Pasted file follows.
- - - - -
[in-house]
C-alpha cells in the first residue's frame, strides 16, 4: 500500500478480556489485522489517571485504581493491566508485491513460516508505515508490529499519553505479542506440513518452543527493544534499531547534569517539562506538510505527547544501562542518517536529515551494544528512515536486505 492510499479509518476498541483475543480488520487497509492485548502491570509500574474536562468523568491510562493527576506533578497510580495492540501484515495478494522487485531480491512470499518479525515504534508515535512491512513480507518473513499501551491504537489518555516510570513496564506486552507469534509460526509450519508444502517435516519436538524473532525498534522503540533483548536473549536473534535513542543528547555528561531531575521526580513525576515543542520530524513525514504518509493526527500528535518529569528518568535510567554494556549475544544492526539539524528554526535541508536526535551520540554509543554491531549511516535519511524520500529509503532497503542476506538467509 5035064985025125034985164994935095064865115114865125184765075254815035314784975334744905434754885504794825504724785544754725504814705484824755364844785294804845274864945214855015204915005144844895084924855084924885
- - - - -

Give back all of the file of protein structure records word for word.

[in-house]
C-alpha cells in the first residue's frame, strides 16, 4: 500500500478480556489485522489517571485504581493491566508485491513460516508505515508490529499519553505479542506440513518452543527493544534499531547534569517539562506538510505527547544501562542518517536529515551494544528512515536486505 492510499479509518476498541483475543480488520487497509492485548502491570509500574474536562468523568491510562493527576506533578497510580495492540501484515495478494522487485531480491512470499518479525515504534508515535512491512513480507518473513499501551491504537489518555516510570513496564506486552507469534509460526509450519508444502517435516519436538524473532525498534522503540533483548536473549536473534535513542543528547555528561531531575521526580513525576515543542520530524513525514504518509493526527500528535518529569528518568535510567554494556549475544544492526539539524528554526535541508536526535551520540554509543554491531549511516535519511524520500529509503532497503542476506538467509 5035064985025125034985164994935095064865115114865125184765075254815035314784975334744905434754885504794825504724785544754725504814705484824755364844785294804845274864945214855015204915005144844895084924855084924885